Posts tagged with "layoff"

Q: Does my Employer Have to Give me Two Weeks Notice that I am Being Laid off?

Generally, your employer does not have an obligation to give you notice before a termination or layoff, or even to a change of control in the company.  However, there are many exceptions to this generalization.   For example, if you are a member of a union your contract probably requires a period of notice before a layoff.  Depending on the circumstances of your case, an exception may apply that may make you eligible for notice from your employer.  It would be best to consult an attorney with experience in employment law to review the facts of your case and your employment contract to determine definitively if notice was required.

If you have any questions related to employment law in Connecticut, please contact Joseph C. Maya, Esq. at (203) 221-3100 or e-mail him directly at JMaya@Mayalaw.com.

Q: Does my Employer Have to Give me Two Weeks Notice that I am Being Laid off?

Generally, your employer does not have an obligation to give you notice before a termination or layoff, or even to a change of control in the company.  However, there are many exceptions to this generalization.   For example, if you are a member of a union your contract probably requires a period of notice before a layoff.  Depending on the circumstances of your case, an exception may apply that may make you eligible for notice from your employer.  It would be best to consult an attorney with experience in employment law to review the facts of your case and your employment contract to determine definitively if notice was required.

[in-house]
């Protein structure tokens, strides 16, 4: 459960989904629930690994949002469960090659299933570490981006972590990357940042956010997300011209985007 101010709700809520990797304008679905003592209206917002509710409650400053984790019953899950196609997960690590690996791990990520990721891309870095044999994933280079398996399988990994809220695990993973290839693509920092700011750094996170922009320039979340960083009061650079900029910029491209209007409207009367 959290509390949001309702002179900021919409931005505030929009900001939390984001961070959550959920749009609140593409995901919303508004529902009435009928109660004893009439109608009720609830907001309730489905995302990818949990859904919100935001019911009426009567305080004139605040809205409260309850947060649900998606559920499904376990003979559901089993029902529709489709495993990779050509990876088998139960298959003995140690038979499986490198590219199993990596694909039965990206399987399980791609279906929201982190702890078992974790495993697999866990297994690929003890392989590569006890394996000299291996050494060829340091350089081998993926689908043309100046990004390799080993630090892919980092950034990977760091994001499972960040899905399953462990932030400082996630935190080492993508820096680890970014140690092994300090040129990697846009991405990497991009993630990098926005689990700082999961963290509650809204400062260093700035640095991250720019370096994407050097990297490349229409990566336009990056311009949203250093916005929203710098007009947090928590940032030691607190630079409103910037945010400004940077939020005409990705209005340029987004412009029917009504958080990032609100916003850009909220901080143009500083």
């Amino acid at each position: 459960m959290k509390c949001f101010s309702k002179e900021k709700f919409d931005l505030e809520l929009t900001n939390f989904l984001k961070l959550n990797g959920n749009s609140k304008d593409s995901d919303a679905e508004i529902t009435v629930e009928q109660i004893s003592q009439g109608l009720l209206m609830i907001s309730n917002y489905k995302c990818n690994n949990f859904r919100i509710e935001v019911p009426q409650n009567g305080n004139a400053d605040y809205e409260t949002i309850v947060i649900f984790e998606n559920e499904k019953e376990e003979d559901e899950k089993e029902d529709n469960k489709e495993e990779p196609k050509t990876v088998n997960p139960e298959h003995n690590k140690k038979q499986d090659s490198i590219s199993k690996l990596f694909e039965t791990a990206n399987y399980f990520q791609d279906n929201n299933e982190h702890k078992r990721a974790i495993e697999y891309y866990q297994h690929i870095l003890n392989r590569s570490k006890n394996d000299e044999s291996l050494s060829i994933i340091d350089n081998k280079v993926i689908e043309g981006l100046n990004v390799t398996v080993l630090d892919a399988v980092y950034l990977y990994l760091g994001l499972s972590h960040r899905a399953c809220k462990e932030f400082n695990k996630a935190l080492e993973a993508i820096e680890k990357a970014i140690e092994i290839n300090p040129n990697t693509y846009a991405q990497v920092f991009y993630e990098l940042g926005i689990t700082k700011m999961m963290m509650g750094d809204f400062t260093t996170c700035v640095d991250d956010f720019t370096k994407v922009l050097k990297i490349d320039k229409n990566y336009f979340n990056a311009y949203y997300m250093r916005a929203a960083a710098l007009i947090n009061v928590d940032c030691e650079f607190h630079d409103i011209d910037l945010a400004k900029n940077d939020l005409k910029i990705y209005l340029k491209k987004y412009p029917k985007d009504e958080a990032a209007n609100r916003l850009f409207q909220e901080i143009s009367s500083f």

If you have any questions related to employment law in Connecticut, please contact Joseph C. Maya, Esq. at (203) 221-3100 or e-mail him directly at JMaya@Mayalaw.com.

Is it Illegal to Decline to Hire a Qualified Candidate Because of Age in Connecticut?

Under both Connecticut and federal law, age discrimination against both employees and candidates for a job is illegal.  Under the Age Discrimination in Employment Act (the “ADEA”), a federal statute, it is illegal to discriminate against anyone over 40 based on their age with respect to any term, condition, or privilege of employment, including hiring, firing, promotion, layoff, compensation or benefits, or job assignments, among other things.  It is also illegal to retaliate against anyone who opposes employment practices that discriminate based on age.

If you have any questions related to sexual harassment and discrimination in Connecticut, please contact Joseph C. Maya, Esq. at (203) 221-3100 or e-mail him directly at JMaya@Mayalaw.com.